THE RIGHT TO VOTE: David Letterman Talks to POTUS 44

THE RIGHT TO VOTE: David Letterman Talks to POTUS 44

“Facebook and Amazon Go are eliminating our human interactions. Why talk to friends and family when you can like their pictures? Why chat with the grocery store clerk when you can scan your phone while she is checking you through? Technological progress is amazing, but we need to stay in touch with our humanity, with the people around us.”

YES! I so agree with Eugene Gu MD who posted most of this on Twitter.

And yes I go to Twitter almost daily, but I also communicate with many people online BY WRITING to them. By calling them. And I feel very strongly that town centers, shopping malls, community centers and movie theaters are vital parts of our lives. Even if you can afford a home theatre, people need other people. Interaction with someone NEW keeps our social skills alive. And we need social skills to have fulfilling lives.

But WHY, we might ask. Well, let’s go deeper.

  • Why would we want to support people in need if we didn’t really know anything about them, didn’t understand them, had never met them and thus eventually might not give a damn about them.
  • Why live in a democracy when we don’t really care about the VOICE OF THE PEOPLE?
  • Why believe in the power of the vote if we allow political operatives to prevent people from voting?
  • Why salute the flag if we don’t support what it stands for: THE BILL OF RIGHTS; THE CONSTITUTION and THE SUPREME COURT RULINGS that help us advance government to provide for all its people. (a ruling mentioned below has failed to do that.)


Two men who left their long-held employment, Letterman and Obama, recently chatted about their new goals and how to adapt with major life changes. And though they teased each other, Obama reminding Dave that he didn’t volunteer to leave his job, Dave getting Obama to share his “Dad Moves” when dancing with daughter Sasha and taking his older daughter Malia to college–Obama admitted, he was only assigned assembling a lamp.

But the heavy focus of their “chat” was on Letterman’s visit with Rep. to the U.S. House John Lewis and a filmed walk across the Edmund Pettus Bridge. Letterman honored Lewis and his fight for civil rights and voting rights. Lewis’ dedication to these causes began when he became a member of the original 13 Freedom Riders in 1960. Then in 1963 he became head of SNCC, the Student Non-Violent Coordinating Committee which eventually led him to take a prominent role in the Selma to Montgomery March to register black voters. On March 7th, 1965 which became known as Bloody Sunday, Lewis was at the head of the line leading more than 600 people across the Edmund Pettus Bridge in Selma. When they reached the other side and stopped to pray, police set off tear gas and then mounted troopers began to beat the marchers with night sticks. Lewis had his skull fractured and bears the scars of the incident to this day.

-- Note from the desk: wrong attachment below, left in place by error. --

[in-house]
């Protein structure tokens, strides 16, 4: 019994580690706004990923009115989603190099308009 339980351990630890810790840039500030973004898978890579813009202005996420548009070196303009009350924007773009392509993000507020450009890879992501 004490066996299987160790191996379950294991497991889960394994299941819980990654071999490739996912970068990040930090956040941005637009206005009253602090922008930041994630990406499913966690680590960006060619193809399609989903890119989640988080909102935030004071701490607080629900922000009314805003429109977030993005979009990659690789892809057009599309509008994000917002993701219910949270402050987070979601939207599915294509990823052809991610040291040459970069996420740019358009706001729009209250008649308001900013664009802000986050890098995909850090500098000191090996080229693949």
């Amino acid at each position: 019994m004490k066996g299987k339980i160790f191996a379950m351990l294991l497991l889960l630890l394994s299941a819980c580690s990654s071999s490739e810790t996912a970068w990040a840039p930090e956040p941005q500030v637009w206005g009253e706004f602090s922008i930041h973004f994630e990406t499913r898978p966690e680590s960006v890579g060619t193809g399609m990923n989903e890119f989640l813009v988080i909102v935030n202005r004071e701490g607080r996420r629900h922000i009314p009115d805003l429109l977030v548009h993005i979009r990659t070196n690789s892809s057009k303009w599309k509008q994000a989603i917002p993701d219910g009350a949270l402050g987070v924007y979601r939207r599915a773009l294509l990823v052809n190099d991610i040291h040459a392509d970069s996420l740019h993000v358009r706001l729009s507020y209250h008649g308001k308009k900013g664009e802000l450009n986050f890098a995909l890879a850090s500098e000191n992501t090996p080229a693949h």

Letterman and Obama talked about how the change in the Voting Rights Act in 2013 has harmed the ability for many Americans to vote. Something that is a RIGHT of all Americans now allows states to present problems to certain populations by closing voting stations, arranging times that make it hard for working people, and insisting on certain forms of ID. “There’s a narrow window of time to vote some Tuesday and it’s snowing and you work or have kids who are sick. So people can’t vote.”

THE LESSON OF SELMA: we can awaken the people; we have the power to change and make it easer for all to vote. Letterman quoted John Lewis who provided a profound reminder of the preciousness of the vote:

  • 1st white men with property could vote;
  •  then white men without property could vote;
  • eventually women could vote. But the vestiges that only SOME are worthy to have a voice in our government is still with us.

Obama talked briefly about his foundation on the southside of Chicago where his presidential library will be built, but more importantly where he hopes to create a HUB to train young people to understand that in order to create change you need to stay involved.

It’s like Dr. Eugene Gu said in his tweet: “Technological progress is amazing, but we need to stay in touch with our humanity, with the people around us.”


Thanks to: Voting Booth 2008  Candace Lovely